Investigators probing a deadly train derailment in northeastern Florida say the engineer applied emergency brakes shortly before the accident occurred.
National Transportation Safety Board investigators have begun the painstaking task of trying to determine what caused Thursday's derailment of an Amtrak Auto-Train, which left four people dead and more than 150 others injured, some critically.
NTSB investigator George Black said the engineer saw a problem on a stretch of track ahead of the train and slammed on the brakes just seconds before the accident occurred.
"I understand that he [the engineer] saw a misalignment in the track that caused him to react by putting on the brakes. We obviously will be looking very carefully at that observation," Mr. Black said.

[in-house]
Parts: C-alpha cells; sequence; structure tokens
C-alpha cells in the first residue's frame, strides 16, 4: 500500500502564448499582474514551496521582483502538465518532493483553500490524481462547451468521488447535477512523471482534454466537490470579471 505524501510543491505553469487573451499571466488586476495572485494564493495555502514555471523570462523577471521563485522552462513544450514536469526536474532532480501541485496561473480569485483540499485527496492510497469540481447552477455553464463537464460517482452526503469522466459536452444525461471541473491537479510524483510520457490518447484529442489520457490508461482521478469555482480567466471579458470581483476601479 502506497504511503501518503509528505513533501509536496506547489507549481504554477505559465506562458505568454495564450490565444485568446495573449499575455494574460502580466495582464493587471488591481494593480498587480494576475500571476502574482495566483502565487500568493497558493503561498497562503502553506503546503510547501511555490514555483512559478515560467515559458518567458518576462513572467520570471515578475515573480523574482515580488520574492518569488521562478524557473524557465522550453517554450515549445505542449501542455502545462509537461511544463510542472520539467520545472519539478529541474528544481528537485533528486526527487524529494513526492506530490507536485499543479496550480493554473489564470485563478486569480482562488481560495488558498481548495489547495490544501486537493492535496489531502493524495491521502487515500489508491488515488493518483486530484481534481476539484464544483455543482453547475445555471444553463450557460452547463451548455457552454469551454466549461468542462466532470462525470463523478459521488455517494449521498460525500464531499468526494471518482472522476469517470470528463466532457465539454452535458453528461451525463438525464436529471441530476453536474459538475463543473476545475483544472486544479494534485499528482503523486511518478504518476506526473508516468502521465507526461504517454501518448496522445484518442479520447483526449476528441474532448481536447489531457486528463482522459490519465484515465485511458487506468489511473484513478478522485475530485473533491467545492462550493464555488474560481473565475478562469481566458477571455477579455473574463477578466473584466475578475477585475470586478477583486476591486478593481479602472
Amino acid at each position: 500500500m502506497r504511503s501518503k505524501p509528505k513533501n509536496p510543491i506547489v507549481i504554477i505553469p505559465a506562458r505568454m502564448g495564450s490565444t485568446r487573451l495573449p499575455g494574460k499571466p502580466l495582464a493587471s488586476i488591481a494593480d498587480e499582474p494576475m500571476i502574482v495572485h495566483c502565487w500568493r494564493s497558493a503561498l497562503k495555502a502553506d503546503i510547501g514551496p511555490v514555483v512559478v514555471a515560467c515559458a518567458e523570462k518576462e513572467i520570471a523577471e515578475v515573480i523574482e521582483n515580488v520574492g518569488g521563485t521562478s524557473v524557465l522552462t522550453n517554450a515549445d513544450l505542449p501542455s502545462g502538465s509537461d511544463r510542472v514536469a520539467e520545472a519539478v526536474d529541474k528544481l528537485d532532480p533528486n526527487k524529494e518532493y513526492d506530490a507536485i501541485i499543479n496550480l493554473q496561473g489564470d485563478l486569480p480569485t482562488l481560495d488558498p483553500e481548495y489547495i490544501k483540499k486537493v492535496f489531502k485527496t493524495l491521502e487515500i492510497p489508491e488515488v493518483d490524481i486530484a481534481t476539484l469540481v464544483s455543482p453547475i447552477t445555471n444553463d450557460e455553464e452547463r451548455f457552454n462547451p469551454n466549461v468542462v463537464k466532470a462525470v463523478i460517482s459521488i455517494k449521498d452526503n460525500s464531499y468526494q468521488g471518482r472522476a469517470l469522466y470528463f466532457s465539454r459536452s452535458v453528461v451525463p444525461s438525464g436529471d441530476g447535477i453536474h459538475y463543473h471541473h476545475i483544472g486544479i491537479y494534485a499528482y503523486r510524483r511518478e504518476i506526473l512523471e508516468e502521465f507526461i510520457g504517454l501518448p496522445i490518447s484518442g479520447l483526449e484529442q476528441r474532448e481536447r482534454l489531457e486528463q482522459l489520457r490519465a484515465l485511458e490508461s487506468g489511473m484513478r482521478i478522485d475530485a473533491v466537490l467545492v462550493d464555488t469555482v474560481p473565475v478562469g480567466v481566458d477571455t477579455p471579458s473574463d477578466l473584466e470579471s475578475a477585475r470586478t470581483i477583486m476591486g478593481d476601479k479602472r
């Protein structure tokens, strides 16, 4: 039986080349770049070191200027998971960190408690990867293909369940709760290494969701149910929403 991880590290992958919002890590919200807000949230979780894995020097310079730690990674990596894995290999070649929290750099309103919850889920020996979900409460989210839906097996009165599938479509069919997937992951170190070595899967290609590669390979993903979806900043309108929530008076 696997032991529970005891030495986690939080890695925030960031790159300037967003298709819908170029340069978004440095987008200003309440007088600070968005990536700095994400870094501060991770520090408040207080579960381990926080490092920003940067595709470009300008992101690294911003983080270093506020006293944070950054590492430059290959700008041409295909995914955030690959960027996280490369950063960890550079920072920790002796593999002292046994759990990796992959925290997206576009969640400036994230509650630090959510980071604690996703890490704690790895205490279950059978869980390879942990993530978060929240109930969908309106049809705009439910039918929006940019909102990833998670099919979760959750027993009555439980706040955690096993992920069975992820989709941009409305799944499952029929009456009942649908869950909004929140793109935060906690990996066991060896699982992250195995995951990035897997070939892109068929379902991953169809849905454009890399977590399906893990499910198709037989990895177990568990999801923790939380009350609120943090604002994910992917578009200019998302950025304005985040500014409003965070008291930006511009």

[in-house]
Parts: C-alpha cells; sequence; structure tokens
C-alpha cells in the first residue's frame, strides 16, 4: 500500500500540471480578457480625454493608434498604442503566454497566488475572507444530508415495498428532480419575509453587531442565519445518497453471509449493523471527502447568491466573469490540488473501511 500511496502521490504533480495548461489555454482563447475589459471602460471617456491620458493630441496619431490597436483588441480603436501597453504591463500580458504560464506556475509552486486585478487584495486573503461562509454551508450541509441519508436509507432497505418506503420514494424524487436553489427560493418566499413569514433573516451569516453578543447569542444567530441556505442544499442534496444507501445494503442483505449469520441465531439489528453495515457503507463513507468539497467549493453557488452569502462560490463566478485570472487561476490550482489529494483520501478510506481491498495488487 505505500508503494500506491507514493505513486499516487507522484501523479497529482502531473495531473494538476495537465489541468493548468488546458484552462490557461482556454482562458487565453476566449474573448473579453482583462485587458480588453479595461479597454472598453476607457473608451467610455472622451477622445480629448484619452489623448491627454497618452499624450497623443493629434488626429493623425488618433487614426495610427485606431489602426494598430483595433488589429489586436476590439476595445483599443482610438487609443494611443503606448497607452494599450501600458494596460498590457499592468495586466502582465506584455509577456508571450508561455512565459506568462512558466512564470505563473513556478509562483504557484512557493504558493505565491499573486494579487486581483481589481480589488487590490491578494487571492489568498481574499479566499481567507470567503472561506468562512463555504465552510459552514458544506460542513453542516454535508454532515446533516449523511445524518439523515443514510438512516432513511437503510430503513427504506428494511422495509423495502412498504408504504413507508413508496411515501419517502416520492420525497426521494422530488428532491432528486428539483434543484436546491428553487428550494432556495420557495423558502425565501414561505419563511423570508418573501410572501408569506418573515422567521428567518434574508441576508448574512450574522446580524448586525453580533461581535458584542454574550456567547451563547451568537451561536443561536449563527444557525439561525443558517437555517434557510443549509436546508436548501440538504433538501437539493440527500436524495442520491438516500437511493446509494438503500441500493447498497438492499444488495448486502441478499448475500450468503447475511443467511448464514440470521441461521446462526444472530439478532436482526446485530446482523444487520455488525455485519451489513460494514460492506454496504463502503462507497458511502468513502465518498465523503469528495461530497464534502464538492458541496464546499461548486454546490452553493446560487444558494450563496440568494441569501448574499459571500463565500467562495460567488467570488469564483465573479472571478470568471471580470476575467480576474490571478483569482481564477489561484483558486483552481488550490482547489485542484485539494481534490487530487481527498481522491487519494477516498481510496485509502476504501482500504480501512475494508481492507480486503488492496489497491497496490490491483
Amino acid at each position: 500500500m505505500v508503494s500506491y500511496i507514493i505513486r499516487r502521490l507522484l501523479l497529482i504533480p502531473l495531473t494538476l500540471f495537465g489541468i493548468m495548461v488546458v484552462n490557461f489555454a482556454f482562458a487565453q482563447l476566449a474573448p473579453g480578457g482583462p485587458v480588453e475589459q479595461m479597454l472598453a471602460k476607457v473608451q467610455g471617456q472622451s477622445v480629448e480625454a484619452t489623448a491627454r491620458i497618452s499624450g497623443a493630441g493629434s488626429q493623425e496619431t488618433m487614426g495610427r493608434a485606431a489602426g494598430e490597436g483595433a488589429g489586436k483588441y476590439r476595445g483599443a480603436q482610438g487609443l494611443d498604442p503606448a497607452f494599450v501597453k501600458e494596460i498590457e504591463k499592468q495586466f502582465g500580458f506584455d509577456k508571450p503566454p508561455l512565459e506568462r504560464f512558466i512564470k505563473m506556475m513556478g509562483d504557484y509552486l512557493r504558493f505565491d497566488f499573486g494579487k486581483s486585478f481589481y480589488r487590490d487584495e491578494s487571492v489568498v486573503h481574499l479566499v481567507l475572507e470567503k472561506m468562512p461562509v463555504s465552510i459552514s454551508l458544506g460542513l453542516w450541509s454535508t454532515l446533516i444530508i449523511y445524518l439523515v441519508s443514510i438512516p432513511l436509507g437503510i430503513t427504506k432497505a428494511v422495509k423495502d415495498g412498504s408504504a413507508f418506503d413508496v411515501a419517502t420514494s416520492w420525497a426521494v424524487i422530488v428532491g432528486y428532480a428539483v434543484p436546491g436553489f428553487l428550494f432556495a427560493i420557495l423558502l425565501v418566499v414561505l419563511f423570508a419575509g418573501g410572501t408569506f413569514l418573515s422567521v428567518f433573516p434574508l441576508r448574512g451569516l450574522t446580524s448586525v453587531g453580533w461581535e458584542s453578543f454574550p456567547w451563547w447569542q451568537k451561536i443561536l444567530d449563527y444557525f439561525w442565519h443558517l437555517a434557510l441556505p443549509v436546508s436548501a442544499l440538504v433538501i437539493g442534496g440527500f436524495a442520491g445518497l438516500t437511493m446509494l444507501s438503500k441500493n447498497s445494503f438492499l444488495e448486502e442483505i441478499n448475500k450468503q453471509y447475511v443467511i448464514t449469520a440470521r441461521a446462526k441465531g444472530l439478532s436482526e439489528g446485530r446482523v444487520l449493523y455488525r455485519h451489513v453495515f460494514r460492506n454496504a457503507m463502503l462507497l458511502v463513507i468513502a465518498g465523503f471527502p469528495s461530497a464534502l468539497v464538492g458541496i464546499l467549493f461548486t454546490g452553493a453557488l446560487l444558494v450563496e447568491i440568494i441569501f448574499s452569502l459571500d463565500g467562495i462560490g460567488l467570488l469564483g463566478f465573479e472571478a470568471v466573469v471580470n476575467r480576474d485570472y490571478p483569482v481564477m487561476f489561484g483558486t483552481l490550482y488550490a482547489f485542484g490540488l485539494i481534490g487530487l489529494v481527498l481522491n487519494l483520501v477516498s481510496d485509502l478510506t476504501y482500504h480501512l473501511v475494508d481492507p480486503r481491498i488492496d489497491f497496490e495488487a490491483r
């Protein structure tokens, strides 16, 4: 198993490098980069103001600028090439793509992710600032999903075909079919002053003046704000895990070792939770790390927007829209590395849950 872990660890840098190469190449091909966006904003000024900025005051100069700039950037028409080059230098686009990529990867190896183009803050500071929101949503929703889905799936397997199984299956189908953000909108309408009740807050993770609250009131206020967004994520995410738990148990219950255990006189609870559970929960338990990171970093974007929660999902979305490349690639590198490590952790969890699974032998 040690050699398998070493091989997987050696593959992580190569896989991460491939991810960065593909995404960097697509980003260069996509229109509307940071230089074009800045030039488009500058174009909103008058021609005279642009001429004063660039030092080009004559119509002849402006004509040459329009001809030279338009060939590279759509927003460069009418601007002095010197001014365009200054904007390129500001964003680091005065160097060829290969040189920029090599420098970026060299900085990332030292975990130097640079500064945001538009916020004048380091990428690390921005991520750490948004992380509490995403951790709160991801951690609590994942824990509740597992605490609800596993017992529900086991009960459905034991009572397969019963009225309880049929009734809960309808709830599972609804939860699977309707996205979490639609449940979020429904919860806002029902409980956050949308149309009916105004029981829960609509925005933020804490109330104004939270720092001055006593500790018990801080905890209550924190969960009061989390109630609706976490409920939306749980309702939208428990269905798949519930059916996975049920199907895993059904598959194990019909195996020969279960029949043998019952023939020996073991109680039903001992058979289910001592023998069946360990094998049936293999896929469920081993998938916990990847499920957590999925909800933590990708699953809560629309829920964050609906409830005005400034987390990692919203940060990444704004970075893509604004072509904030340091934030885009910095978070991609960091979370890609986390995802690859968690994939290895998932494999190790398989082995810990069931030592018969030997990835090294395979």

The NTSB said the investigation is in its preliminary phase, and that no definitive conclusions have been drawn about the cause of the derailment.
Fourteen passenger cars jumped the track and several automobile-toting cars fell on their side near Crescent City, Florida. Authorities say it will take several days to clear the area so that track repairs can begin. The train, which carried more than 400 passengers and several dozen crewmembers, was traveling from central Florida to Virginia.